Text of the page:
There's always inherent risk—as well as opportunity—when you make it up as you go. Facebook's new plan to work with big data vendors (reported today by Ad Age) to connect consumers' offline purchasing data with its member profiles for targeted ads has once again put the social network in the crosshairs of the privacy hawks, even as it has potential advertisers excited.
The timing isn't good for Facebook, given that lawmakers and regulators are investigating whether offline data collected by data brokers, when combined with online data, violates consumers' privacy.
As soon as next week, Facebook will announce it is expanding its custom audiences ad program that allows advertisers to link their customer lists with Facebook users to include offline third-party databases advertisers contract with including Acxiom, Datalogix and Epsilon. The three databases—Facebook users, advertiser customer lists and third-party databases—would be anonymously matched via user emails and phone numbers for targeting more relevant ads.
While attractive to advertisers, privacy advocates are alarmed. Facebook's plan is exactly what they have feared—that more online data is being combined with offline data in a digital arms race that fails to give consumers control over their own information.
"Clearly the integration of these powerful databases and purchasing records to be used for targeting is a serious privacy concern and needs to be investigated," said Jeff Chester, the executive director for the Center for Digital Democracy. "We need new privacy controls and marketing policies to protect sensitive information."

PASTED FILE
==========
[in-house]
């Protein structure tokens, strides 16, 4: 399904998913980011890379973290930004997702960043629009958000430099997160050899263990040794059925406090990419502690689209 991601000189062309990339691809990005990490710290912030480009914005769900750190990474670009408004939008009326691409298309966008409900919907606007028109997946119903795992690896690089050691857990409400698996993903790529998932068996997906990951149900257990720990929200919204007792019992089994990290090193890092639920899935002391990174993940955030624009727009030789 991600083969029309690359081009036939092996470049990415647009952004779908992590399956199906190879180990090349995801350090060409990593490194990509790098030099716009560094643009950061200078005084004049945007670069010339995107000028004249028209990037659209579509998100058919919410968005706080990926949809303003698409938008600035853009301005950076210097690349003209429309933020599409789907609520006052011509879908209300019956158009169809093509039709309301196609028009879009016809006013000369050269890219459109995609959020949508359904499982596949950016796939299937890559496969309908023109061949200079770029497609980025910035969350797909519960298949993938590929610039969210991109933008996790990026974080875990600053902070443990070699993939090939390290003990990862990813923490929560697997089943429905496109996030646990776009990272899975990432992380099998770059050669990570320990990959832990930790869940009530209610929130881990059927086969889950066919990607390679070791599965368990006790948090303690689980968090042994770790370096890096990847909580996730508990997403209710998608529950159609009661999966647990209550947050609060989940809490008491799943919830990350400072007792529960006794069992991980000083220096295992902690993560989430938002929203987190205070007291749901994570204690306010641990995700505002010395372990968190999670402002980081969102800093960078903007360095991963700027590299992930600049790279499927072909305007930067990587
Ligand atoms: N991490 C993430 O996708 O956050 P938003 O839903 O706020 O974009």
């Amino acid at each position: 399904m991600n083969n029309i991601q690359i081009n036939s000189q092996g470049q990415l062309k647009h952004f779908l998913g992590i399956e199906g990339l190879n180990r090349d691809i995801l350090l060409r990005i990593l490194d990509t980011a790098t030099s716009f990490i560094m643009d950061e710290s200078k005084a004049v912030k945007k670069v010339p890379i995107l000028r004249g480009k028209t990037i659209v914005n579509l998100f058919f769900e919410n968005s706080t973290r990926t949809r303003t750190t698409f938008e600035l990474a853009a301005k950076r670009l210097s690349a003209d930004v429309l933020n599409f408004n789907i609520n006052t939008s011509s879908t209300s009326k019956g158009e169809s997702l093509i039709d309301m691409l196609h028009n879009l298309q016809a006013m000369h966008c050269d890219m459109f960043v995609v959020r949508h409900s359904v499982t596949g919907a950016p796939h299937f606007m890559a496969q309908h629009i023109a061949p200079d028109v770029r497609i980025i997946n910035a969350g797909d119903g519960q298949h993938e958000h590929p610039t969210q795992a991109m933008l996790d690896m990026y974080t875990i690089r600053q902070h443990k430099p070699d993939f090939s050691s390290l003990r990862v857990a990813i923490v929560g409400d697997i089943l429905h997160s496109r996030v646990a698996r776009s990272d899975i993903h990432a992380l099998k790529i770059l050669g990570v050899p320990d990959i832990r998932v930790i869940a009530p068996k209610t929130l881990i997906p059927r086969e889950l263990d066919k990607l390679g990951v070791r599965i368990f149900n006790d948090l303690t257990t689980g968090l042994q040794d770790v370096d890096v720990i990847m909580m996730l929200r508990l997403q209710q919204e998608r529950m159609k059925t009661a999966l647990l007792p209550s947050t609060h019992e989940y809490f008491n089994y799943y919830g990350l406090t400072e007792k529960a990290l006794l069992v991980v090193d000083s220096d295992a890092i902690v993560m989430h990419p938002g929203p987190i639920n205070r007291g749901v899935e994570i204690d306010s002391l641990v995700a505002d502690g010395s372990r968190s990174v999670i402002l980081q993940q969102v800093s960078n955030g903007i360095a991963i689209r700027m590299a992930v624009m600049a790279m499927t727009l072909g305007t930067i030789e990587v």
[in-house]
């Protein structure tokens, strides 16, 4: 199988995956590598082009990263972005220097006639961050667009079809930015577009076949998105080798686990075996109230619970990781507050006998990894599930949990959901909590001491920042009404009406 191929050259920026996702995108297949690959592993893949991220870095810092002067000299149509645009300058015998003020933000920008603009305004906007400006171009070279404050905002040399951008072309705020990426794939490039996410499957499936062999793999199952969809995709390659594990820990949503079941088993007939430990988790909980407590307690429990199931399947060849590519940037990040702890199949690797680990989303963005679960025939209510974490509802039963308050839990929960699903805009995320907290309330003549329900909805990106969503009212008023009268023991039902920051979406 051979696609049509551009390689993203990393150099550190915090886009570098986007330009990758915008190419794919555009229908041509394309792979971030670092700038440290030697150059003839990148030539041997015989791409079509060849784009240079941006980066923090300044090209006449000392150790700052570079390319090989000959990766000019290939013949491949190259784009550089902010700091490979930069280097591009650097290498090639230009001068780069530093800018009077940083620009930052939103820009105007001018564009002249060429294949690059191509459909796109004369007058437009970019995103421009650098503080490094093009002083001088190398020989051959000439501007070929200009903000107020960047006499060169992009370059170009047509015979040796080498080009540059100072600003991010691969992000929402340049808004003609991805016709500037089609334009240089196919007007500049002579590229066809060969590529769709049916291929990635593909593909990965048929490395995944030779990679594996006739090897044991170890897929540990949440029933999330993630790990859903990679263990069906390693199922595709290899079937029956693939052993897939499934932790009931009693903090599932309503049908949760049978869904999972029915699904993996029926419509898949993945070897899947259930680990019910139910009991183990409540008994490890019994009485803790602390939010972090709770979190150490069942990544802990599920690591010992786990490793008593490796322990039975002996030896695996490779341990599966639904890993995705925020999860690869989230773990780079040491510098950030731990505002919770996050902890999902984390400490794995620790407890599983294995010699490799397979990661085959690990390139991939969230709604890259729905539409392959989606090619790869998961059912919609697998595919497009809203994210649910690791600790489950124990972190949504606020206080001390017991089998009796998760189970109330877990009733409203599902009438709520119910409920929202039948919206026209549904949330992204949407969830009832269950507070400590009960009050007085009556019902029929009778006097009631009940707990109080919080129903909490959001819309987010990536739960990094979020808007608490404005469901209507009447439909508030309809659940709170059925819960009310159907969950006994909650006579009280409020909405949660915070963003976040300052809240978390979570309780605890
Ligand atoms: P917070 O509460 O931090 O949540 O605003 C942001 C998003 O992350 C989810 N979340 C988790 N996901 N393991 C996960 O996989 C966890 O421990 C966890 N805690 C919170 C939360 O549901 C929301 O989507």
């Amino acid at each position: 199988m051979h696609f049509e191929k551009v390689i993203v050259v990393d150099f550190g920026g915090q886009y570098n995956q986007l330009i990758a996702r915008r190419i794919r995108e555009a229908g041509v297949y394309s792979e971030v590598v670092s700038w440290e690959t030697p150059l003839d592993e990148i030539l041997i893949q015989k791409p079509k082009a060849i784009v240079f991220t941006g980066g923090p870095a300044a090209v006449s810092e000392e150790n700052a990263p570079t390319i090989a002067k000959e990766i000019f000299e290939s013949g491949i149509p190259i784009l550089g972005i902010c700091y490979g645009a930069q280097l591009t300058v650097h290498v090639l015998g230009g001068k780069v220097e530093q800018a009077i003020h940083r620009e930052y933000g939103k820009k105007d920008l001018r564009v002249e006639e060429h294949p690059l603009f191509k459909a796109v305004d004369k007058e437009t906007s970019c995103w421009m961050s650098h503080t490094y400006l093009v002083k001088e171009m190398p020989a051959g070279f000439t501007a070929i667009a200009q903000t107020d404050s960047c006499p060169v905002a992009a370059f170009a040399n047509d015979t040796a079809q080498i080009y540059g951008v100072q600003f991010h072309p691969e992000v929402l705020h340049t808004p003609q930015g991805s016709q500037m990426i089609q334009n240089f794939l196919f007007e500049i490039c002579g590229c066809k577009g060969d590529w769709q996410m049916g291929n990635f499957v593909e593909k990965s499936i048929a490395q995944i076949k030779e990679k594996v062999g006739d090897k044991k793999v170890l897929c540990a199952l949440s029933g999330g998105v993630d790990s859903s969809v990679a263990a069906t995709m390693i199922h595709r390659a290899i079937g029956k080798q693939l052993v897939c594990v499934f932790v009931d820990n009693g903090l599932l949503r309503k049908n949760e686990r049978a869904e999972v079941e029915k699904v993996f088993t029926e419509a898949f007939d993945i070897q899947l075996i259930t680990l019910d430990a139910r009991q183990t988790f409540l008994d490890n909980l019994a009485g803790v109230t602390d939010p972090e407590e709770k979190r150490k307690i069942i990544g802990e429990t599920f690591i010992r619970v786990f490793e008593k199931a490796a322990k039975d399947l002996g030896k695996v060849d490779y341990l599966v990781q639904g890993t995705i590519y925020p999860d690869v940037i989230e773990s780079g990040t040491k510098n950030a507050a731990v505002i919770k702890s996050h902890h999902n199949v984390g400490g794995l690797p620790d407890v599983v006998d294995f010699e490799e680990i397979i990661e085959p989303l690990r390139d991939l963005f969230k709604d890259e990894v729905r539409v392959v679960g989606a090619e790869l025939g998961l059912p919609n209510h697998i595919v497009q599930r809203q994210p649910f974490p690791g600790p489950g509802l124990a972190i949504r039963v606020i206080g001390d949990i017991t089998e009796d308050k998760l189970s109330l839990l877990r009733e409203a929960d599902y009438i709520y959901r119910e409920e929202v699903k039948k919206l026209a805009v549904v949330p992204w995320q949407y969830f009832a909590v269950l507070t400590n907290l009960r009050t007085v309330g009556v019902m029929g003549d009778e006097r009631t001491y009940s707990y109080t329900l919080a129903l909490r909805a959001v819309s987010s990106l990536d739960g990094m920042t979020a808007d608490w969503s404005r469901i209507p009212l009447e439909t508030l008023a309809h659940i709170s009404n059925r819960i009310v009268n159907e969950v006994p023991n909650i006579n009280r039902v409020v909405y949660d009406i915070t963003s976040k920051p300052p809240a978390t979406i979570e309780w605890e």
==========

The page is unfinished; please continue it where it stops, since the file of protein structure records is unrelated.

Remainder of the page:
Hearing about Facebook's plan, the CDD Friday alerted the Federal Trade Commission, the General Accountability Office and key lawmakers at the front of the privacy debate. Many of the same companies that are part of the new Facebook ad plan, such as Acxiom and Datalogix, are part of a recent Federal Trade Commission investigation into the privacy practices of companies that collect, assemble and sell consumer information to third parties, both online and offline. The GAO is also conducting a comprehensive study into data broker privacy practices.
Facebook declined to comment about privacy concerns. The company is already under a 20-year consent decree with the FTC to give consumers clear and prominent notice and obtain consent from users before sharing information beyond privacy settings.
Even if Facebook rolls out the expanded custom audiences plan with new privacy controls, the debate in Washington over data brokers privacy practices will not go away anytime soon.